Paying a brief homage to scherzo in Beethoven’s ninth symphony opens the third movement, and he links this to ‘modern’ America by performing a rhythmic dance emphasised by the timpani.

The grand, final movement ties all of the previous movements together, with recurring themes appearing in grand, dramatic fashion. The dotted rhythms are again present, and these help to emphasise the melody without losing clarity amongst such a large orchestration. Upon its grand finale at its premiere, it received thunderous applause and cheering, and New York critic W.J. Henderson wrote, ‘It is a great symphony and must take its place among the finest works in the form produced since the death of Beethoven.’

© Andrew Doyle, 2023

Our Artists For This Performance:

The Metropolitan Orchestra – Click Here To Read TMO’s Biography.

Artistic Director and Chief Conductor Sarah-Grace Williams. Click Here To Read Sarah-Grace’s Bio.

This Evening’s Soloist (click on name to read her bio) : Heather Shannon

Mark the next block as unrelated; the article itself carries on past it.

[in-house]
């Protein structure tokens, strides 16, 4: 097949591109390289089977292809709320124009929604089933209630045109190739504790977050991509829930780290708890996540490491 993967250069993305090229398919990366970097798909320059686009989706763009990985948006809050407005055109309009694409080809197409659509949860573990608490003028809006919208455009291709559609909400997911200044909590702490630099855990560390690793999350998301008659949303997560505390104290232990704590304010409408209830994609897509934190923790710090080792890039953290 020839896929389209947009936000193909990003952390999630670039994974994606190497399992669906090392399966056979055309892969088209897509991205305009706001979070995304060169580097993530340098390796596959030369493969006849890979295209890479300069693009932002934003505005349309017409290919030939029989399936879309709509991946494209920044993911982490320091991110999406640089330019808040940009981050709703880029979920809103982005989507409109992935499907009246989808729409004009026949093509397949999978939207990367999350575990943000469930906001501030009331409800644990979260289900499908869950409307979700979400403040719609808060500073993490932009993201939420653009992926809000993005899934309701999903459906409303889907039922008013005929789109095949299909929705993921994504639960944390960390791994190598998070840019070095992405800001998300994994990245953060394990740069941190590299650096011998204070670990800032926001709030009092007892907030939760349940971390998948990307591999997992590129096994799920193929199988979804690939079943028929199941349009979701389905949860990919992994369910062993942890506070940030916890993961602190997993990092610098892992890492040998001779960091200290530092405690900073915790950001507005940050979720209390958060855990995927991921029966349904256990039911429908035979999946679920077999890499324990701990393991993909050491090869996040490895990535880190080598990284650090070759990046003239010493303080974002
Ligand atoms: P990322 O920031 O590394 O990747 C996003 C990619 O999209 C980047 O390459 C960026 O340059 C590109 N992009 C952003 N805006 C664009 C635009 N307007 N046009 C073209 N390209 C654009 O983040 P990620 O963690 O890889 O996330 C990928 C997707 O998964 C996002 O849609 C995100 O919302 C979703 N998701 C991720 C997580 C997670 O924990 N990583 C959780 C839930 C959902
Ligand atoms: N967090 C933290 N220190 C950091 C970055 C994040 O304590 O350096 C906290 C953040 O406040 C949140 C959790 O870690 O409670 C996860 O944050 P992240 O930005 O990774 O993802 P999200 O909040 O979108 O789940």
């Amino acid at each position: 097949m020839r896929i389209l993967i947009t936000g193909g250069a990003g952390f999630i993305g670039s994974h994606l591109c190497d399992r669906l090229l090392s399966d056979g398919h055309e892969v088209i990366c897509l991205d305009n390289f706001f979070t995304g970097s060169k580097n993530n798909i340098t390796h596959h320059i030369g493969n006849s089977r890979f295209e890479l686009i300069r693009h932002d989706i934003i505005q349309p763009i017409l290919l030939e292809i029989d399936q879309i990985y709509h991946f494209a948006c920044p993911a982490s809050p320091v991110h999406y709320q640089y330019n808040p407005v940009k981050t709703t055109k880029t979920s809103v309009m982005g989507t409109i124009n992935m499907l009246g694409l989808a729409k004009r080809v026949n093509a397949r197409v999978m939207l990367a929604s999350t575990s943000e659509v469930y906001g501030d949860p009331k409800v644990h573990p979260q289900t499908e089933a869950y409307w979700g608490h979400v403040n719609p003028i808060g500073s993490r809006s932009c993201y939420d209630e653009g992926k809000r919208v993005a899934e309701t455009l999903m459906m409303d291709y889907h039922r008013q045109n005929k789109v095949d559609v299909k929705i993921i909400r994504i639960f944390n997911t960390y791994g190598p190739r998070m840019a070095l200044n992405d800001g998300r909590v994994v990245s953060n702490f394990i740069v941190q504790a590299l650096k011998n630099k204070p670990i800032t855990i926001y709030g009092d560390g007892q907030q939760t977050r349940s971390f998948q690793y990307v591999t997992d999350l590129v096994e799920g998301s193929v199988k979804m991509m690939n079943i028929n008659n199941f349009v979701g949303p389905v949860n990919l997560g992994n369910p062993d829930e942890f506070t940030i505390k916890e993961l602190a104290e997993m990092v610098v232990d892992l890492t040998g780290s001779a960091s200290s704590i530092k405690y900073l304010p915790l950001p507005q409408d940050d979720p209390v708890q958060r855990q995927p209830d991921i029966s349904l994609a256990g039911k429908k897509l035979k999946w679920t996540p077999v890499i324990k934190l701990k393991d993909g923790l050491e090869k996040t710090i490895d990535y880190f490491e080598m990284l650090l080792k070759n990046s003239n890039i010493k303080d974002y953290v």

The Musicians Of The Metropolitan Orchestra On Stage Are:

Concertmaster ^Victoria Jacono-Gilmovich

First Violin: *Dominique Guerbois, Elena Tabolkina, Dominic Meagher, Amanda Scott, Denisa Smeu-Kirileanu, Jonathan Karanikas, Sarah Anthony, Justin Li, Fiona Jose, Paul Pokorny, Sarah Qiu

Second Violin: *Catrina Hughes, Breeana Baxter, Alexis Bell, Jennifer Mee, Amanda Hoh, Claudia Seibold, Isabel Tzorbatzaki, Jane Silcock, Victoria Giles, Clare Fulton, Brian Lee

Viola: *Robyn Botha, Seola Lee, Janet Silverton, Kirsten James, Nicola Elsworth, Haemi Lee, Liz D’Olier, William d’Avigdor, Steve Koroknay

Cello: *John Benz, *Ezmi Pepper, Julienne Guerbois, Sally Schinckel-Brown, Lily Innis, Lye Lin Ho, Karen Cortez

Bass: *Jeremy Fox, *Mark Szeto, #Jessica Holmes, Carol Jeon

Flute: #Michelle Wang, #Jacinta Mikus

Oboe: *Alex Fontaine, *Matthew Bubb

Clarinet: #Alisha Coward, Rob Mackay

Bassoon: #Joshua Reynolds, Zola Baldwin

French Horn: *Adrian Hallam, Robert Stonestreet, Neil O’Donnell, Julia Zeltzer

Trumpet: *Chris Moran, Raphael Harvey, Toby Rands

Trombone: *Gareth Lewis, Mark Brown, Arthur Johnson

Tuba: *James Barrow

Timpani: *Murray Parker

Percussion: Robert Oetomo

^ Concert Master

* Principal

# Acting Principal